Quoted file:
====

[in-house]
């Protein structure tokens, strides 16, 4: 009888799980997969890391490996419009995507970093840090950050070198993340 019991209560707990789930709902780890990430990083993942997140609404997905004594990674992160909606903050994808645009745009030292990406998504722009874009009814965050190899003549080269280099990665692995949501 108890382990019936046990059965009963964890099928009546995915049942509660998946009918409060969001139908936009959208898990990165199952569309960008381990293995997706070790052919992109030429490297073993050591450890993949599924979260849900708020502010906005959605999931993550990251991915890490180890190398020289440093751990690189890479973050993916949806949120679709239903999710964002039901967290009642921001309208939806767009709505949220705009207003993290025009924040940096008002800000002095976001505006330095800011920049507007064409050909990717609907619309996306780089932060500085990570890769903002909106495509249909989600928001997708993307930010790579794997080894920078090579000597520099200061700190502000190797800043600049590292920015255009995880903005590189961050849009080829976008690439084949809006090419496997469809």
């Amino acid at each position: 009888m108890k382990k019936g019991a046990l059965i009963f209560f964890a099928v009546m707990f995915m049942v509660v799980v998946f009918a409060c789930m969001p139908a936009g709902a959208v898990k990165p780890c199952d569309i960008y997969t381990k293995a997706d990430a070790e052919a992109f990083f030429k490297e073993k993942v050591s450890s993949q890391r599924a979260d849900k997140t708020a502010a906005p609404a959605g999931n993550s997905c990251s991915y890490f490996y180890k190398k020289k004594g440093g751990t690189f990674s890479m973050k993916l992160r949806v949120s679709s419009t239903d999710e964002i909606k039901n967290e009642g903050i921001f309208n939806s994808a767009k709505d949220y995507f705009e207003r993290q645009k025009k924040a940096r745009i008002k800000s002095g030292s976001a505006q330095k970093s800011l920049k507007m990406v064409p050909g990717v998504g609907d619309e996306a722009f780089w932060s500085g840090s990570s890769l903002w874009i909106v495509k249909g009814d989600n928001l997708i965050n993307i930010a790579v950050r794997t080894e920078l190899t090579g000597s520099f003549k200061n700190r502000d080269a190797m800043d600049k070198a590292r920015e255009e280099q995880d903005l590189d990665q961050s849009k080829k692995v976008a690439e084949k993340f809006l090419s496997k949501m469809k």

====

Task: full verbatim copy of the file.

[in-house]
């Protein structure tokens, strides 16, 4: 009888799980997969890391490996419009995507970093840090950050070198993340 019991209560707990789930709902780890990430990083993942997140609404997905004594990674992160909606903050994808645009745009030292990406998504722009874009009814965050190899003549080269280099990665692995949501 108890382990019936046990059965009963964890099928009546995915049942509660998946009918409060969001139908936009959208898990990165199952569309960008381990293995997706070790052919992109030429490297073993050591450890993949599924979260849900708020502010906005959605999931993550990251991915890490180890190398020289440093751990690189890479973050993916949806949120679709239903999710964002039901967290009642921001309208939806767009709505949220705009207003993290025009924040940096008002800000002095976001505006330095800011920049507007064409050909990717609907619309996306780089932060500085990570890769903002909106495509249909989600928001997708993307930010790579794997080894920078090579000597520099200061700190502000190797800043600049590292920015255009995880903005590189961050849009080829976008690439084949809006090419496997469809």
């Amino acid at each position: 009888m108890k382990k019936g019991a046990l059965i009963f209560f964890a099928v009546m707990f995915m049942v509660v799980v998946f009918a409060c789930m969001p139908a936009g709902a959208v898990k990165p780890c199952d569309i960008y997969t381990k293995a997706d990430a070790e052919a992109f990083f030429k490297e073993k993942v050591s450890s993949q890391r599924a979260d849900k997140t708020a502010a906005p609404a959605g999931n993550s997905c990251s991915y890490f490996y180890k190398k020289k004594g440093g751990t690189f990674s890479m973050k993916l992160r949806v949120s679709s419009t239903d999710e964002i909606k039901n967290e009642g903050i921001f309208n939806s994808a767009k709505d949220y995507f705009e207003r993290q645009k025009k924040a940096r745009i008002k800000s002095g030292s976001a505006q330095k970093s800011l920049k507007m990406v064409p050909g990717v998504g609907d619309e996306a722009f780089w932060s500085g840090s990570s890769l903002w874009i909106v495509k249909g009814d989600n928001l997708i965050n993307i930010a790579v950050r794997t080894e920078l190899t090579g000597s520099f003549k200061n700190r502000d080269a190797m800043d600049k070198a590292r920015e255009e280099q995880d903005l590189d990665q961050s849009k080829k692995v976008a690439e084949k993340f809006l090419s496997k949501m469809k």